Portland Parks Commissioner Carmen Rubio, Portland Parks & Recreation, and the Interstate Firehouse Cultural Center Community Advisory Committee have announced efforts to advance the community-led vision for the public space at IFCC. The IFCC Community Advisory Committee (CAC) proposes the building be redeveloped as a site where the history of Portland's Black community - and its rich arts and culture contributions - can be presented, displayed, discussed, and honored. This vision is moving forward.
“The Community Advisory Committee’s vision for IFCC reflects the vision of a more inclusive parks and recreation system,” said Parks Commissioner Carmen Rubio. “We want our valued community partners to have a meaningful stake in Portland Parks & Recreation and to feel ownership of their important role in the bureau. I support and celebrate the work already completed by the community and look forward to the results of our shared and continued efforts.”
The Interstate Firehouse Cultural Center is an historic community arts center located at 5340 N. Interstate Avenue, in North Portland’s Overlook neighborhood. It has a black box theater which seats nearly 100 people, a rehearsal studio, and an art gallery. The advisory committee has been meeting for three years to help determine an enduring framework for the site which fulfills its original goals and is programmatically and financially sustainable. With that in mind, the committee proposes that the existing site and building be redeveloped and expanded as a center for the arts and culture of Portland’s Black community, and as a showcase for its historical and cultural contributions.
The city has issued a Request For Proposals for a feasibility study which will produce market, financial and operational analyses to determine a sustainable operating plan for IFCC – a plan that is in alignment with the community’s vision. Submissions are due by 4 p.m. on Oct. 21, 2021. This effort is funded by the 2020 Parks Local Option Levy. Additionally, the Portland City Council has received funding from the American Rescue Plan Act to develop a grant/residency program to support Black artists at IFCC.
“I proudly support this community-led partnership that will reinvigorate and enhance the original vision of IFCC,” said PP&R Director Adena Long. “That vision was the inspiration of the late former City Commissioner and PP&R Director Charles Jordan. I am grateful to Portland voters for supporting the 2020 Parks Levy. The parks levy is funding the IFCC feasibility study and many other initiatives to center communities of color in Portland’s parks and recreation system.”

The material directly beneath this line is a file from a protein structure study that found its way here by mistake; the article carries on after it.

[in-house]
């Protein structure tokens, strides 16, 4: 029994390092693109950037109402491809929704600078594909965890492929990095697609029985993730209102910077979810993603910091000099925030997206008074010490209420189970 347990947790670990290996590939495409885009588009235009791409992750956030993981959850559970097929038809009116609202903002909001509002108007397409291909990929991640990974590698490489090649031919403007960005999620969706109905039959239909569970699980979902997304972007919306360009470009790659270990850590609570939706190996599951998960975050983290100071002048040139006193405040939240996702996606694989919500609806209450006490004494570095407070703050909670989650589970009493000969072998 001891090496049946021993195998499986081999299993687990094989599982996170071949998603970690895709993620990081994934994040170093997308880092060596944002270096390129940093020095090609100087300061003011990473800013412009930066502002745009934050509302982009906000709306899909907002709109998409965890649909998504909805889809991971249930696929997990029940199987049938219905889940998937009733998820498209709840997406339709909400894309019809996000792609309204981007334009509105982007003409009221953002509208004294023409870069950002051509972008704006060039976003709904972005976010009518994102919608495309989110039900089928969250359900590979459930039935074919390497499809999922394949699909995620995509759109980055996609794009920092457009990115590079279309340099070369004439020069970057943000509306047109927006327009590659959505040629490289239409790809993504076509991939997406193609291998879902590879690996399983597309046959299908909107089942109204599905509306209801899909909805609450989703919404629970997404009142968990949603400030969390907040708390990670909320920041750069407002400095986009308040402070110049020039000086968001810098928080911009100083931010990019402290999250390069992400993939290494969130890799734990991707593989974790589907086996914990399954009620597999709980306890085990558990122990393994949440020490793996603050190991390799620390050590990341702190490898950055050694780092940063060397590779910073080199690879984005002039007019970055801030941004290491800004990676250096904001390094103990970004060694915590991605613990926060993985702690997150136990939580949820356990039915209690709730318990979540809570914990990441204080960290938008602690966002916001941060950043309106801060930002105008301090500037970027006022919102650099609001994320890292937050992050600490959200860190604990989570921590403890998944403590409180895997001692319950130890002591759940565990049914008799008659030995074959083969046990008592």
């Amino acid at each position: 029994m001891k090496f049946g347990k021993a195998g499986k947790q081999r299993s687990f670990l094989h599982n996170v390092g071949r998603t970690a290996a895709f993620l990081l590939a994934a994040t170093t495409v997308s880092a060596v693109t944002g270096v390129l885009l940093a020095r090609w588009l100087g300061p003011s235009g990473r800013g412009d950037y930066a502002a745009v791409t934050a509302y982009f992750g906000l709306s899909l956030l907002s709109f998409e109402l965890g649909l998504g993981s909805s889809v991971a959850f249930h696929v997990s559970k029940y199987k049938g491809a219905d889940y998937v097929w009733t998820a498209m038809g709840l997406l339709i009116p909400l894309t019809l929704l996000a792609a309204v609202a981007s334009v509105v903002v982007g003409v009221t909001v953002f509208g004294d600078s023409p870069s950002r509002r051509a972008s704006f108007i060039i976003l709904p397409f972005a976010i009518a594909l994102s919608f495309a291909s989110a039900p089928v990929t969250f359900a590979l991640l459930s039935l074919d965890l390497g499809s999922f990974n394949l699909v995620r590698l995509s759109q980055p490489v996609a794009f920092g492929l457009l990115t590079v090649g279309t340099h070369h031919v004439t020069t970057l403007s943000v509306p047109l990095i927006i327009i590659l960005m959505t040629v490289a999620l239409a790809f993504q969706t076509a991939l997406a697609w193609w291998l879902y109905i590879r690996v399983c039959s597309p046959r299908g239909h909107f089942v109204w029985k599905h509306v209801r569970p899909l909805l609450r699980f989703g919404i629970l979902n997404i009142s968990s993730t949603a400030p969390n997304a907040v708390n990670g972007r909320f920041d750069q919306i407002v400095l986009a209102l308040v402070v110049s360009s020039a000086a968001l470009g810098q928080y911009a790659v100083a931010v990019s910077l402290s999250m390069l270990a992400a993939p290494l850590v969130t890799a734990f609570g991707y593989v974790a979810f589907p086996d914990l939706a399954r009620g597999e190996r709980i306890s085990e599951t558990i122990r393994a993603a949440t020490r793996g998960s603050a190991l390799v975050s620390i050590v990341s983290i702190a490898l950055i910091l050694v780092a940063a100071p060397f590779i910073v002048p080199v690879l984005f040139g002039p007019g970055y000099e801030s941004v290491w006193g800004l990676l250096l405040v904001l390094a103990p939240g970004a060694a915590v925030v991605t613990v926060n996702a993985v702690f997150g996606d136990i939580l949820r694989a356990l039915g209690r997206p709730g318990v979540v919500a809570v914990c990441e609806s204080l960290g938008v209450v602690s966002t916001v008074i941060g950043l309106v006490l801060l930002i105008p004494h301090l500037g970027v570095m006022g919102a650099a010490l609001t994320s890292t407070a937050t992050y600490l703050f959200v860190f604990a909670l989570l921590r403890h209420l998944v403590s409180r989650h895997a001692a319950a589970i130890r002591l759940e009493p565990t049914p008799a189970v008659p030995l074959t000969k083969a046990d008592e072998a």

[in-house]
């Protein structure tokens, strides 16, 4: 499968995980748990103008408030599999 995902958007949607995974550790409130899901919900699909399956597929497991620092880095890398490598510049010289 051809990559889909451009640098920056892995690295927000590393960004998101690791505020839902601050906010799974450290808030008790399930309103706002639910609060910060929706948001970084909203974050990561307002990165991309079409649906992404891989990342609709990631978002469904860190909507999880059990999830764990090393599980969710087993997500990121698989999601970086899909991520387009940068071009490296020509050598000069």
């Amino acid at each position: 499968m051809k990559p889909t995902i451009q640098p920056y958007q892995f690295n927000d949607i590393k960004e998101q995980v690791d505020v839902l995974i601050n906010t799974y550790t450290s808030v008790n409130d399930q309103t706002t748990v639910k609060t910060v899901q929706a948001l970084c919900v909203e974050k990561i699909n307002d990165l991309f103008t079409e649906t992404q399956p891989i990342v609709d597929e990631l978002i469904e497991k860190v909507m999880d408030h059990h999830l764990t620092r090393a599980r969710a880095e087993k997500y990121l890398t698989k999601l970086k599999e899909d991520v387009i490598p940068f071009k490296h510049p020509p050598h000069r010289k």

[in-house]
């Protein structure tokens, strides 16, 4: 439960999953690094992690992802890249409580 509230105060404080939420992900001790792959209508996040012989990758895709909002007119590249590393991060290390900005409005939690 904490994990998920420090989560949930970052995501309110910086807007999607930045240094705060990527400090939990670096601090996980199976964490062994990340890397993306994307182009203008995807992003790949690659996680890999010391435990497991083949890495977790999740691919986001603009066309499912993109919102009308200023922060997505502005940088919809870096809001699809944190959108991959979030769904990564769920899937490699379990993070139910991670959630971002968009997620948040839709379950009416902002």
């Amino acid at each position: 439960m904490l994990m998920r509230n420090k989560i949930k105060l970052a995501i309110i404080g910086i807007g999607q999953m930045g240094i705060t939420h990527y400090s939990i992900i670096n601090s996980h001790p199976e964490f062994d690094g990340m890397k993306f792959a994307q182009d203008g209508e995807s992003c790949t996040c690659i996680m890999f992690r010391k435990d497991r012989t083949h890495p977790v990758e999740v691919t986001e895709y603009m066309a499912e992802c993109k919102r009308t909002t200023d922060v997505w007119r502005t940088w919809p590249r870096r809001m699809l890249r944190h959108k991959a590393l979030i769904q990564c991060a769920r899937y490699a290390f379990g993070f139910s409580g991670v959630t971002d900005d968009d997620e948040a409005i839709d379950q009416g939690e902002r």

In July 2018, former Parks Commissioner Amanda Fritz appointed a community advisory committee to develop a vision and recommend a sustainable operating model for IFCC. In April 2019, the IFCC CAC submitted a report to Long and the late former Parks Commissioner Nick Fish. To realize this vision, the CAC recommended that the center operate under a nonprofit organization managing the site in partnership with the City of Portland. The report also demonstrated through financial analysis that program operations are unsustainable in the current facility due to its size, space constraints and unreinforced masonry status.
In July 2020, Portland Mayor Ted Wheeler and Long stated their support of the CAC’s vision and the formation of a partner nonprofit organization.
In July 2021, Portland City Council approved a $500,000 allocation of American Recovery Plan Act funds to support relief and recovery for Black artists. Through this grant program, now being developed, Black artists will receive free space at IFCC and funding to produce work and present public programs at the center. This funding is part of $2 million that Portland City Council approved for the overall Relief and Recovery for Artists of Color program.
The grant program is being developed in a partnership between the IFCC CAC, Portland Parks & Recreation, the City Arts Program, and the Regional Arts & Culture Council.
The Interstate Firehouse Cultural Center is a community arts center located at 5340 N. Interstate Avenue, in North Portland’s Overlook neighborhood. The building was originally constructed in 1910 and used as a fire station until 1959. Portland's first Black City Commissioner and PP&R Director, Charles Jordan, established IFCC as a North Portland community space and a focus point for Black culture in 1982.
IFCC was managed by the nonprofit organization IFCC, Inc. until 2010, when that nonprofit concluded its operations. Management authority was given to Ethos, Inc., which returned responsibilities to the City of Portland in 2014. Since 2018, the building has been utilized for short-term, multi-week leasing by arts organizations which align with the IFCC’s current project goals.
In 2018, PP&R was charged with developing a community-driven plan to reopen IFCC as a center for arts & culture with these goals:
Community Advisory Committee members: